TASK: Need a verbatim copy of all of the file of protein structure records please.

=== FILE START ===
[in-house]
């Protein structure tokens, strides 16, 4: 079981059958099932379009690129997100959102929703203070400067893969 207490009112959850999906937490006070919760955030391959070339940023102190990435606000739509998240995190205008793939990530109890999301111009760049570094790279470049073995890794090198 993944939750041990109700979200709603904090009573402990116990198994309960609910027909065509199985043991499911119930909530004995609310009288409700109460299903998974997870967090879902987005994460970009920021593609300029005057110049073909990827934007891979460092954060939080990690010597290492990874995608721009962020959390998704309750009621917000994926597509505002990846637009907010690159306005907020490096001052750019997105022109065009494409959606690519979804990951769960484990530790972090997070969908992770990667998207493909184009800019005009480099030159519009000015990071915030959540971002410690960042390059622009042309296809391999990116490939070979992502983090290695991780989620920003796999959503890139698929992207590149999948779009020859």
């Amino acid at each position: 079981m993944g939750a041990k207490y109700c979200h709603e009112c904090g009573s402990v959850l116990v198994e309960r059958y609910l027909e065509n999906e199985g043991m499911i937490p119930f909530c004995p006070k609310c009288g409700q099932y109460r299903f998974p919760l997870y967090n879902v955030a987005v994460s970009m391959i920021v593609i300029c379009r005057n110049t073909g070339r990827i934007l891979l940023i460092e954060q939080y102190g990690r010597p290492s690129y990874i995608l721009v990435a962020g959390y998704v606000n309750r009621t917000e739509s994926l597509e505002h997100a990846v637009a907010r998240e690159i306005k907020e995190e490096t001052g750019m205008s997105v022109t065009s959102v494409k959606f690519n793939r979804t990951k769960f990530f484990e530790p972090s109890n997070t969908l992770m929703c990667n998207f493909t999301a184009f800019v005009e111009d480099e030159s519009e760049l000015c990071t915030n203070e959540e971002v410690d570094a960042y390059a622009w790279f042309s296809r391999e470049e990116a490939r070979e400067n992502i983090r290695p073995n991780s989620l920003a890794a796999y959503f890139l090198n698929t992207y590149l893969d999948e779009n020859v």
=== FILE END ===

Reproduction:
[in-house]
């Protein structure tokens, strides 16, 4: 079981059958099932379009690129997100959102929703203070400067893969 207490009112959850999906937490006070919760955030391959070339940023102190990435606000739509998240995190205008793939990530109890999301111009760049570094790279470049073995890794090198 993944939750041990109700979200709603904090009573402990116990198994309960609910027909065509199985043991499911119930909530004995609310009288409700109460299903998974997870967090879902987005994460970009920021593609300029005057110049073909990827934007891979460092954060939080990690010597290492990874995608721009962020959390998704309750009621917000994926597509505002990846637009907010690159306005907020490096001052750019997105022109065009494409959606690519979804990951769960484990530790972090997070969908992770990667998207493909184009800019005009480099030159519009000015990071915030959540971002410690960042390059622009042309296809391999990116490939070979992502983090290695991780989620920003796999959503890139698929992207590149999948779009020859």
């Amino acid at each position: 079981m993944g939750a041990k207490y109700c979200h709603e009112c904090g009573s402990v959850l116990v198994e309960r059958y609910l027909e065509n999906e199985g043991m499911i937490p119930f909530c004995p006070k609310c009288g409700q099932y109460r299903f998974p919760l997870y967090n879902v955030a987005v994460s970009m391959i920021v593609i300029c379009r005057n110049t073909g070339r990827i934007l891979l940023i460092e954060q939080y102190g990690r010597p290492s690129y990874i995608l721009v990435a962020g959390y998704v606000n309750r009621t917000e739509s994926l597509e505002h997100a990846v637009a907010r998240e690159i306005k907020e995190e490096t001052g750019m205008s997105v022109t065009s959102v494409k959606f690519n793939r979804t990951k769960f990530f484990e530790p972090s109890n997070t969908l992770m929703c990667n998207f493909t999301a184009f800019v005009e111009d480099e030159s519009e760049l000015c990071t915030n203070e959540e971002v410690d570094a960042y390059a622009w790279f042309s296809r391999e470049e990116a490939r070979e400067n992502i983090r290695p073995n991780s989620l920003a890794a796999y959503f890139l090198n698929t992207y590149l893969d999948e779009n020859v």